Fancy a day trip to Miyajima Island anyone?
Evening blog-heads! Today’s tale of adventure and discovery comes to you from the island of Miyajima, one of a chain of mountainous islands in the Japanese Inland Sea, just off the coast here in Hiroshima. Shane and I took the ferry across to Miyajima Island today to explore its holy sites and natural beauty. The island is home to the 1200-year old Daishi-no temple, perched high on Mt Misen (532m), and the more recently constructed 5-storey Miyajima pagoda, 16m high O-torii gate and the “floating” Itsukushima-jinja shrine (all built around 1168). The Itsukushima-jinja shrine is said to be “floating” as it is built on stilts, in a shallow ocean inlet; when the tide is in, the shrine appears to be floating on the water. The O-torri gate is similarly built out in the ocean, a sign that the entire island is a holy Shinto site.
Note: Shinto is the traditional Japanese nature-worship belief system, present before the introduction of Buddhism in the 6th century. Shinto shrines (-jinja) provide a place to worship nature spirits, whilst the torii gates built nearby mark the gateway between the physical and spiritual world. In Japan, Shinto beliefs often co-exist happily alongside Buddhist idioms, shaping not only people’s religious beliefs, but attitudes and behaviour as well.
The O-torii gate and Itsukushima-jinja shrine are very popular with Japanese visitors as they have great religious significance. Luckily Shane and I got an early start and we were on Miyajima well before the crowds. The only other people on the island when we arrived were about 100 school kids, there on an excursion. These kids actually provided us with one of the funniest highlights of the day: at one point we were asked by a group of teenage girls if we could take their photo, which we happily did (teenage girls are so funny – so giggly and silly). We were then asked if we would pose WITH them, so they could have photos of US – like we were the tourist attraction, rather than just tourists! I guess they don’t see too many foreign visitors in their home town?? It was hilarious!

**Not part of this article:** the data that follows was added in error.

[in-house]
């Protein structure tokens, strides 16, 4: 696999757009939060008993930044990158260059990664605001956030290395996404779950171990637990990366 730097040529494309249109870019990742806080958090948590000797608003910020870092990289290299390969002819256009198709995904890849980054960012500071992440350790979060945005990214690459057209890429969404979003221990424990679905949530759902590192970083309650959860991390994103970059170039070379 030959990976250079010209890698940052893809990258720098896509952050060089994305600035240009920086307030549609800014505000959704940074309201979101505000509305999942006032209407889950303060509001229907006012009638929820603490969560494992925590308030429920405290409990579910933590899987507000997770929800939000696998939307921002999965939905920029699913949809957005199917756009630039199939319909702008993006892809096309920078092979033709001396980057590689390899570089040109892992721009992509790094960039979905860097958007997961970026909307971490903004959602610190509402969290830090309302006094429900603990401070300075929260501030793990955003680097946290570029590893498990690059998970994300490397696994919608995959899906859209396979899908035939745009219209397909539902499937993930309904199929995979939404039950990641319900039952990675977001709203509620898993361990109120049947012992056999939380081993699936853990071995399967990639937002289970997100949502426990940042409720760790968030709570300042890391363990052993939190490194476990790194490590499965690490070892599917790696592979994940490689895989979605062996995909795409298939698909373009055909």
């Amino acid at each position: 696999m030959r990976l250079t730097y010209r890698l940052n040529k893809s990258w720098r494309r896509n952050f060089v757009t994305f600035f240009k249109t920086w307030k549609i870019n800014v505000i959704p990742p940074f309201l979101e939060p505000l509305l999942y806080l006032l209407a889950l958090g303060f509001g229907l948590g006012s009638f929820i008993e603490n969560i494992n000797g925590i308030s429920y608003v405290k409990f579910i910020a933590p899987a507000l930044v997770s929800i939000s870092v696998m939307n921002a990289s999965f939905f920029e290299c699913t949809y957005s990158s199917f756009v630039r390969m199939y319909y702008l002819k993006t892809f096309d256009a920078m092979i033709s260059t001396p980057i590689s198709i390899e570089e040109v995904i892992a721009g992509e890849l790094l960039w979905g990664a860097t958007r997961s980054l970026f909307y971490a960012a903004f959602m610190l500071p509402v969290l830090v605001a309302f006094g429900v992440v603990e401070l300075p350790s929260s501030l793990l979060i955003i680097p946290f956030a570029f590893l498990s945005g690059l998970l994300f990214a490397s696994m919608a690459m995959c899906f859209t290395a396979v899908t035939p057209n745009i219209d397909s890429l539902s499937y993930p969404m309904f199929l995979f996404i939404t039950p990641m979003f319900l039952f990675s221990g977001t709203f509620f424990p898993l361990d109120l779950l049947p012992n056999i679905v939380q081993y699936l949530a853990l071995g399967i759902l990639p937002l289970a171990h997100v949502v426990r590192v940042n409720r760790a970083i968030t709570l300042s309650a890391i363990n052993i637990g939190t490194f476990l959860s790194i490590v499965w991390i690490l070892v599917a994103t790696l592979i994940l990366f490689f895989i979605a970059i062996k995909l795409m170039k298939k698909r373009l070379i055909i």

The other funny highlight of the day was provided by one of the island’s resident semi-wild deer. Herds of deer freely roam the whole island, and although visitors are discouraged from feeding them, they can get rather intimate with your personage if you have anything tasty in hand – as Shane found out when we stopped for a quick snack or momiji (translation = traditional little star-shaped cakes, often filled with custard or other sweet goodies).
There is a small village on Miyajima Island that has built up around the restaurants and shops that cater for the day trippers and religious visitors, but most of the island is national park. Miyajima is recognised as one of the most scenic spots in Japan, and a great place to see unspoiled Japanese forests. In fact, there are numerous hiking trails that can be used to trek up Mt Misen, if one is so inclined. We were not so inclined. Fortunately for us, there is also a cable car that can take you most of the way up the mountain in just 15 minutes. Now, I say most of the way, because it turns out that when you get to the top cable car station, you are still about 1 km from Daishi-no temple. Most of that 1 km involved very steep steps, hewn from stone cut from the mountain itself. A rather arduous journey, given it’s summer and rather hot and humid. Adding to the difficulty is the fact that, being summer, you are warned to watch out for mushi (translation = bugs) and mumushi (translation = pit vipers). The final part of Miyajima Island adventure therefore effectively turned into a game of snakes and ladders: climb the “ladder” (ie: 9000 almost-vertical steps), avoiding the PIT VIPERS (what the hell Japan??). Not quite what we signed up for, but absolutely worth it. The forest we trekked through was simply stunning, and the Daishi-no temple at the top of the mountain worth the hike.
The temple has been in continuous use as a Buddhist monastery for over 1000 years, up to this day. It was lovely being able to visit its grounds and Great Hall. The highlight of the day for me came as we were making our way back down from the temple towards the cable car, and the monks began their midday prayers. The sounds of their chanting echoed throughout the forest around us, making for a great ending to the day.
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